In the 1980s, four heavy metal cowboys from Texas got to gether to form a band, creating their niche in the music world as Pantera, the Spanish name for "panther." Singer Philip Anselmo, guitarist Diamond "Dime-bag" Darrell, bassist Rex, and drummer Vinnie Paul started out as a cover band in the bars in Texas, playing hits by Motley Crue and Bon Jovi, and went on to become one of the heaviest metal groups of the 1990s.
Brothers Paul and Darrell Abbott developed their interests in music while growing up in Pantego, Texas, where their father owned a recording studio. The boys were encouraged to experiment with the recording equipment and with music in general, which would eventually lead to Paul's influence as Pantera's co-producer. As Darrell recalled in Guitar World: "I can remember one birthday of mine where [Dad] said, 'Son, you can either have a BMX bike or you can have this,' and he pointed to a guitar. I ended up taking the bike, but he did plant a seed in my mind."
That seed blossomed into the sound bandmembers categorize as "power groove"; Village Voice reviewer Daina Darzin described Pantera as "an angry, cantankerous, ferally aggressive band that channels all the free-floating rage of their environment into a murderous, metallic growl."
Pantera released four independent albums before signing with a major label. In 1990, ATCO (now EastWest) released the group's Cowboys From Hell LP onto the streets with such vigorous force that it soared to gold status. Featuring metal radio hits like "Cowboys From Hell" and "Cemetery Gates," Cowboys From Hell gained most of its exposure from Pantera's live performances. The band kicked off its club tour in April of 1990, and from there moved on to supporting slots on other major metal tours.
"We just tour and tour," Anselmo told Billboard. "Our lives are on the bus, in the venue, and on the stage. It's with the kids you get to know along the way. That's what our lives are all about. Every night we play is Saturday night to those kids, and you've got to give it every drop you've got inside."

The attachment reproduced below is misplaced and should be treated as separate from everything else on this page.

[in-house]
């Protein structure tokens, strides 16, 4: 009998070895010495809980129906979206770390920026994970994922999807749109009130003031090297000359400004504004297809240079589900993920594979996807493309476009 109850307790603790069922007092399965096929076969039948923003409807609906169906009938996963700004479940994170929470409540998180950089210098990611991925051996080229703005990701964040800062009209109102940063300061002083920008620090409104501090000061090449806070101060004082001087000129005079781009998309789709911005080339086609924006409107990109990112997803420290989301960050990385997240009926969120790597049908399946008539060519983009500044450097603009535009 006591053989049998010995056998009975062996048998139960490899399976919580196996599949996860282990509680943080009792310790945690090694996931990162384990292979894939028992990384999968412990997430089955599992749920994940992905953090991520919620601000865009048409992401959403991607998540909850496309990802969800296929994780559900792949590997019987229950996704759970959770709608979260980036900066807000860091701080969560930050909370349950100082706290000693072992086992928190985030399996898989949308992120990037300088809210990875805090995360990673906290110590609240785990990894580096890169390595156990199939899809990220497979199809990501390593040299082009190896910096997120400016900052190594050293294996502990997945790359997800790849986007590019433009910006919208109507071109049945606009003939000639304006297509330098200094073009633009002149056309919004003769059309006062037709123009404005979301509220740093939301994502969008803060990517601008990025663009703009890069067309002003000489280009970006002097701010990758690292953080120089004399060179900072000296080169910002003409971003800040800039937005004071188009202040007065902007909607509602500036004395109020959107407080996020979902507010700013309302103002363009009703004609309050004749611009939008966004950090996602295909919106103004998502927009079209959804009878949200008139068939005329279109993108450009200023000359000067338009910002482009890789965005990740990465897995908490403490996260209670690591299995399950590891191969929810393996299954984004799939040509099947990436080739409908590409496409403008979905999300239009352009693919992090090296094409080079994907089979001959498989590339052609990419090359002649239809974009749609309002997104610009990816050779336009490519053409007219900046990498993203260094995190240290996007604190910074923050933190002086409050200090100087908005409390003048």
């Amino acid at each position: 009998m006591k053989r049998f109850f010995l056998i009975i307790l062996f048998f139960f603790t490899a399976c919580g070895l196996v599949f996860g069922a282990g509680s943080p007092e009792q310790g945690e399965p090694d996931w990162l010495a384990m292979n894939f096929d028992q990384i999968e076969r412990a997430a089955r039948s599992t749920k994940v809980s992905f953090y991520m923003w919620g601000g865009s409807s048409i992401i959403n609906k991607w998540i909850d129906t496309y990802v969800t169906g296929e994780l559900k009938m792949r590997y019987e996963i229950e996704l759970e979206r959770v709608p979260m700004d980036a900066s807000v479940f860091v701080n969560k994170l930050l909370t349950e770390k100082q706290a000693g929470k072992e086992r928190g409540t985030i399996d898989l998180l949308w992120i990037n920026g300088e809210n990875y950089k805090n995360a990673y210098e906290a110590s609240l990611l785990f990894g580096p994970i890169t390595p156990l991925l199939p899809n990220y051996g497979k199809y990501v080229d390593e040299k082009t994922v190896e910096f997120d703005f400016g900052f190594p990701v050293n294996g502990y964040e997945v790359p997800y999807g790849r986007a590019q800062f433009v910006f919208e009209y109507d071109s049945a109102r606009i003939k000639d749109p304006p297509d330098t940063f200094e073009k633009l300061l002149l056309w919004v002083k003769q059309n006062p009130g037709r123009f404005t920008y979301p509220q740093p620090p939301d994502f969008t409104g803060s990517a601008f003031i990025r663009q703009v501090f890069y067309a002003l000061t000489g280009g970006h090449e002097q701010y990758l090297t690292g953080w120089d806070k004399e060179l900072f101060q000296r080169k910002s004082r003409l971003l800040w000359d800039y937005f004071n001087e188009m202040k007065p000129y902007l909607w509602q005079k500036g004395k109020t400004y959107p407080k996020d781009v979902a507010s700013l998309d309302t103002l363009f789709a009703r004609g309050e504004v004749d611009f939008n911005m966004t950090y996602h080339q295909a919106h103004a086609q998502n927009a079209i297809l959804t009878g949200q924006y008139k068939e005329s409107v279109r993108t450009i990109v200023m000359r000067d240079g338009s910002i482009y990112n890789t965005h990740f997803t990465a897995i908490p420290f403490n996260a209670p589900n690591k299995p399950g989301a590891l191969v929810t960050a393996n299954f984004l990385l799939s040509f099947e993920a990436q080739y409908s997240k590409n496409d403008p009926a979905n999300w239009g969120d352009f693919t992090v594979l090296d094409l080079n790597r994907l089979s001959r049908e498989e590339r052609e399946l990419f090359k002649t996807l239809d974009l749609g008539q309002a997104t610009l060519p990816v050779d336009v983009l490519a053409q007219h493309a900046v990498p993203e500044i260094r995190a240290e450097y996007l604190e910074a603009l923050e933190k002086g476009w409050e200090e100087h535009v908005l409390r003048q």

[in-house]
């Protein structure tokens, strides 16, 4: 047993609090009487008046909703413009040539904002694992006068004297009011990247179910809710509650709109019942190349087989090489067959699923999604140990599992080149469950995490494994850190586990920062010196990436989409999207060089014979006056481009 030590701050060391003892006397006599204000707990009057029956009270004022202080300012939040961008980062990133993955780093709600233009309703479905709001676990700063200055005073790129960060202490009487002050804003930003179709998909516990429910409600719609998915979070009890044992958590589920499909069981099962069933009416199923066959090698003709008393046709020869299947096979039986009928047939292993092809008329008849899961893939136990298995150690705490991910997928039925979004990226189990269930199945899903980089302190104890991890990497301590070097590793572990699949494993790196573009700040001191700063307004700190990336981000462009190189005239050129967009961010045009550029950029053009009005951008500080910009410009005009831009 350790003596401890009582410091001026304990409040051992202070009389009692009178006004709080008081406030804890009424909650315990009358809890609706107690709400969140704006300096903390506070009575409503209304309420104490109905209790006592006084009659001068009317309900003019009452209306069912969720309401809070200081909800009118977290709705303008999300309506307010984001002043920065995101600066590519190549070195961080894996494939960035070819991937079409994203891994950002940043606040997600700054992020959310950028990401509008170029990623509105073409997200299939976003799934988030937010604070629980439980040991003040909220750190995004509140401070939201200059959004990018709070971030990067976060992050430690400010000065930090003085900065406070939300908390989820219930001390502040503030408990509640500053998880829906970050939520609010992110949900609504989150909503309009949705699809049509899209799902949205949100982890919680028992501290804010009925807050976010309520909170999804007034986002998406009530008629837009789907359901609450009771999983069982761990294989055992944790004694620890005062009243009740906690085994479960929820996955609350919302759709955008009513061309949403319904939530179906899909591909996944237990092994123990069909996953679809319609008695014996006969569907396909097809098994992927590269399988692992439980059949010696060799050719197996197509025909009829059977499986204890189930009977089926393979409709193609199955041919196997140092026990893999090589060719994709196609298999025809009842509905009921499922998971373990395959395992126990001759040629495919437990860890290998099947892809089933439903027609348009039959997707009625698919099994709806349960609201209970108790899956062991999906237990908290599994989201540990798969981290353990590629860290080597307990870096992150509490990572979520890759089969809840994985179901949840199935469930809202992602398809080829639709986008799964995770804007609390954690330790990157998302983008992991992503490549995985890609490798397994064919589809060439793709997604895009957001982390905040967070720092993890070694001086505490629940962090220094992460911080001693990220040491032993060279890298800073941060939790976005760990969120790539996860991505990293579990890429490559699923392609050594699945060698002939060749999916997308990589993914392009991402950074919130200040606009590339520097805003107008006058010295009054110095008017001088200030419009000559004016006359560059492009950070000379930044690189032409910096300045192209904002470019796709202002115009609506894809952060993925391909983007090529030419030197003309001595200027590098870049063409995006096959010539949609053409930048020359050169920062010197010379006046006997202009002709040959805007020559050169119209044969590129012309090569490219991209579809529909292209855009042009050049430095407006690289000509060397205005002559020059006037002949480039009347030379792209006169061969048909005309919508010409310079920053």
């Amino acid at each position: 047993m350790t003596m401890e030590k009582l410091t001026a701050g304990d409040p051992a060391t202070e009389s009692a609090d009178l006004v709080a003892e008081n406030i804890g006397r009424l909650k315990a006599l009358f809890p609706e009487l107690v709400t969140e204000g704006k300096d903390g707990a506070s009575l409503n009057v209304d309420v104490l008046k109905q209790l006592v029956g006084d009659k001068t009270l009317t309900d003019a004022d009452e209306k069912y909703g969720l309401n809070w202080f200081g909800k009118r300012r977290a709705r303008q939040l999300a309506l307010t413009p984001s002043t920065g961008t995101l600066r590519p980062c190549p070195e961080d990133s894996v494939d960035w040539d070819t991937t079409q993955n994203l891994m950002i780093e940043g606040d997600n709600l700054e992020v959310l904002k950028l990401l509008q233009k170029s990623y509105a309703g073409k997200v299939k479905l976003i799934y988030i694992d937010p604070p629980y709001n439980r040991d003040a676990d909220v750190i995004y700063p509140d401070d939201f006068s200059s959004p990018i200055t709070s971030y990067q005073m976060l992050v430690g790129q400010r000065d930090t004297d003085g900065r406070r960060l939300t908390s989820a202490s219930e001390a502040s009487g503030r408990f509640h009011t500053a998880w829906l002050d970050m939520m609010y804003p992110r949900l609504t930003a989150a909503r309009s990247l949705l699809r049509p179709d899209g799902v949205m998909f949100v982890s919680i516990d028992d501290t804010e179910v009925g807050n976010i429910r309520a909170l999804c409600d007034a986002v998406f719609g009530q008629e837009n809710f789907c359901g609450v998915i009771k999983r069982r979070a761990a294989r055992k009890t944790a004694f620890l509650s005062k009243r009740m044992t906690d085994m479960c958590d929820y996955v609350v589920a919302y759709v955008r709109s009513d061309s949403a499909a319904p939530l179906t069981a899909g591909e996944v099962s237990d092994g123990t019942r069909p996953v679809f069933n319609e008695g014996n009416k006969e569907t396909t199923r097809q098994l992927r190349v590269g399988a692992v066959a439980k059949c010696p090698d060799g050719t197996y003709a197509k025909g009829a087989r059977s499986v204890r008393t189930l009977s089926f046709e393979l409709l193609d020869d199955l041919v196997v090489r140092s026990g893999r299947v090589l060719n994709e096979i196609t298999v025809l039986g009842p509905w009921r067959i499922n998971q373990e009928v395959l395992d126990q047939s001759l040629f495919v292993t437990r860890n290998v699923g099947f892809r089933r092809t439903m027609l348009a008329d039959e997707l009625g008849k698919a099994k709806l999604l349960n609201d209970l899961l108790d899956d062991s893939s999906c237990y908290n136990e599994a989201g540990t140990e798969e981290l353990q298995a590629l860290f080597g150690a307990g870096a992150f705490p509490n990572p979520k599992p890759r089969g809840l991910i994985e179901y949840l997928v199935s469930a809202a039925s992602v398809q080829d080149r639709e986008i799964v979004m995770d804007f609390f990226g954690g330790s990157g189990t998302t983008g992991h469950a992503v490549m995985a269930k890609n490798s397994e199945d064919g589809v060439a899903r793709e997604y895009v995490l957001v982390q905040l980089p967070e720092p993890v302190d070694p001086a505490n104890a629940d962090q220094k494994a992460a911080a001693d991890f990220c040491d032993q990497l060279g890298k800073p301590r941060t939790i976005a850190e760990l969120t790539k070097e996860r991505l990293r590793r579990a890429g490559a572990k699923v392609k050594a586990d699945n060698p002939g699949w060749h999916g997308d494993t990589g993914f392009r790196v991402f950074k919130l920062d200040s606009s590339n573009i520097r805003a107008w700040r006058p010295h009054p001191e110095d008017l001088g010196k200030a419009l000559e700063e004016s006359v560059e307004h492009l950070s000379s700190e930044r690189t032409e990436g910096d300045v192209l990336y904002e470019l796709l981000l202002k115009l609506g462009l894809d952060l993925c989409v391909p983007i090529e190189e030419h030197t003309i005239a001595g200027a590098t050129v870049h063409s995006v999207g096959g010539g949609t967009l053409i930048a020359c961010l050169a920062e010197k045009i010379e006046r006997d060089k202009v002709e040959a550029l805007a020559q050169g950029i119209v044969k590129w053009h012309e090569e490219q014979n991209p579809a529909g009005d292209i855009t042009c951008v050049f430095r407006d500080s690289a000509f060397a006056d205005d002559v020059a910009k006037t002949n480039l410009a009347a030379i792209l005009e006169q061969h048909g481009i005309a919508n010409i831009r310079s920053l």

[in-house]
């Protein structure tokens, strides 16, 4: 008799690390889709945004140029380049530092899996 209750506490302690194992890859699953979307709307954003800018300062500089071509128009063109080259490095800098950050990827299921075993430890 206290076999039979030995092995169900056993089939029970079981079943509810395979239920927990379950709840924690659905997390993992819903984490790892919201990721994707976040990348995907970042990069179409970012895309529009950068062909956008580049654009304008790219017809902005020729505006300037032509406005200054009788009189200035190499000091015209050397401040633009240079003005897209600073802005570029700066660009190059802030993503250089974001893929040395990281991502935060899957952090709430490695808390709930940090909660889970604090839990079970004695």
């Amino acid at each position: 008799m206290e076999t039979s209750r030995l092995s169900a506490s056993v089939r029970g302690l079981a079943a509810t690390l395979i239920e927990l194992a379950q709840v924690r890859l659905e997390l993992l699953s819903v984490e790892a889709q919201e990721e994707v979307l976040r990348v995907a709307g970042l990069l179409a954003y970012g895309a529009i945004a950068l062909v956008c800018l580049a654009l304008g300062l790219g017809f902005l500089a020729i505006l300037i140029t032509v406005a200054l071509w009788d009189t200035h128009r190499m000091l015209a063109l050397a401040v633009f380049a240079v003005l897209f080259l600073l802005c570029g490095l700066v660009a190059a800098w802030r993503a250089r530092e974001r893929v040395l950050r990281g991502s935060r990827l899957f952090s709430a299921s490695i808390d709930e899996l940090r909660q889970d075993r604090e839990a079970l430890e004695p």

Pantera played the Monsters of Rock festival tour, where they opened for AC/DC, Metallica and the Black Crowes. Lasting throughout the summer, the 18-date tour reached 1.2 million fans throughout Western and Eastern Europe. And on September 28, 1991, the tour stopped at the Tushino Air Field in Moscow. "We were the smallest band on the bill," Anselmo told Metal Edge about the band's early achievements, "so our personal success could definitely be topped. We're always looking for a little bit more."
Pantera got their wish for "a little bit more" when they released their second LP, Vulgar Display of Power, in 1992. It reached Number 44 on the Billboard charts and sold more than a million copies. The cover of the album, which contained the band's hit singles "Mouth For War" and "This Love," fittingly depicted a fist smashing a face. "'This Love' alternates terrifying lyrics about a kidnapping/rape case with wrecking-ball drumming and an elegiac, poignant twine of melody that points to an infallible songwriting talent," a reviewer noted in Village Voice.
Once again, Pantera earned the respect, dedication, and admiration of heavy metal fans across the world with their live shows. They played 285 concerts in 17 months to support Vulgar Display of Power. Through their tours, the group established a public image with fans that combined honesty and angst. In celebration of their Vulgar Display of Power tour, Pantera released a home movie about their life on the road. Appropriately titled Vulgar Video, it featured live footage, candid travel and backstage footage with the band and crew, plus several fan encounters, including one confrontation with Christian fundamentalists in the band's hotel room.